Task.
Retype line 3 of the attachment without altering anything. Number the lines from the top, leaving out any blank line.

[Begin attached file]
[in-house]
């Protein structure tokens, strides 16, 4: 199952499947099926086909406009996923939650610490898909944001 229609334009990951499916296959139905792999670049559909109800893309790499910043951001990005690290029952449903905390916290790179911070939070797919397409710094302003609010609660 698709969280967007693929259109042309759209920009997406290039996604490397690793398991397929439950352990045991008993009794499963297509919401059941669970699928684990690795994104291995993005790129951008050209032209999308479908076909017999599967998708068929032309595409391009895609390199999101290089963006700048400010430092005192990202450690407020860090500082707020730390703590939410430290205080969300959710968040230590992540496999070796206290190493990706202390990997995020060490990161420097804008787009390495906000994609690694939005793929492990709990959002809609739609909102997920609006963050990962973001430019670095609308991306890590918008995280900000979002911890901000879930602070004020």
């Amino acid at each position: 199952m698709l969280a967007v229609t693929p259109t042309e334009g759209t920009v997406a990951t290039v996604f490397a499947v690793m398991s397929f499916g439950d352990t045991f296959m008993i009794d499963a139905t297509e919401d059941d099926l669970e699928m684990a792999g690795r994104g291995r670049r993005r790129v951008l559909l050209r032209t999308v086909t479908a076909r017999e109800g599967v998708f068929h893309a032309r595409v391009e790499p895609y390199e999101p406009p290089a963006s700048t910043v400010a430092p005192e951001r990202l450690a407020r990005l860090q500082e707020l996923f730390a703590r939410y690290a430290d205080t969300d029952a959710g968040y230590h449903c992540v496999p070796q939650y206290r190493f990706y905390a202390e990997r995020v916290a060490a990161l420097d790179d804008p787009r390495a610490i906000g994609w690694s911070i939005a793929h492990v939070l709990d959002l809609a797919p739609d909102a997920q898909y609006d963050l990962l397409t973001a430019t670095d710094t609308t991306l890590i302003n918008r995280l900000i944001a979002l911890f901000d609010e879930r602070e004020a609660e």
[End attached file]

């Amino acid at each position: 199952m698709l969280a967007v229609t693929p259109t042309e334009g759209t920009v997406a990951t290039v996604f490397a499947v690793m398991s397929f499916g439950d352990t045991f296959m008993i009794d499963a139905t297509e919401d059941d099926l669970e699928m684990a792999g690795r994104g291995r670049r993005r790129v951008l559909l050209r032209t999308v086909t479908a076909r017999e109800g599967v998708f068929h893309a032309r595409v391009e790499p895609y390199e999101p406009p290089a963006s700048t910043v400010a430092p005192e951001r990202l450690a407020r990005l860090q500082e707020l996923f730390a703590r939410y690290a430290d205080t969300d029952a959710g968040y230590h449903c992540v496999p070796q939650y206290r190493f990706y905390a202390e990997r995020v916290a060490a990161l420097d790179d804008p787009r390495a610490i906000g994609w690694s911070i939005a793929h492990v939070l709990d959002l809609a797919p739609d909102a997920q898909y609006d963050l990962l397409t973001a430019t670095d710094t609308t991306l890590i302003n918008r995280l900000i944001a979002l911890f901000d609010e879930r602070e004020a609660e």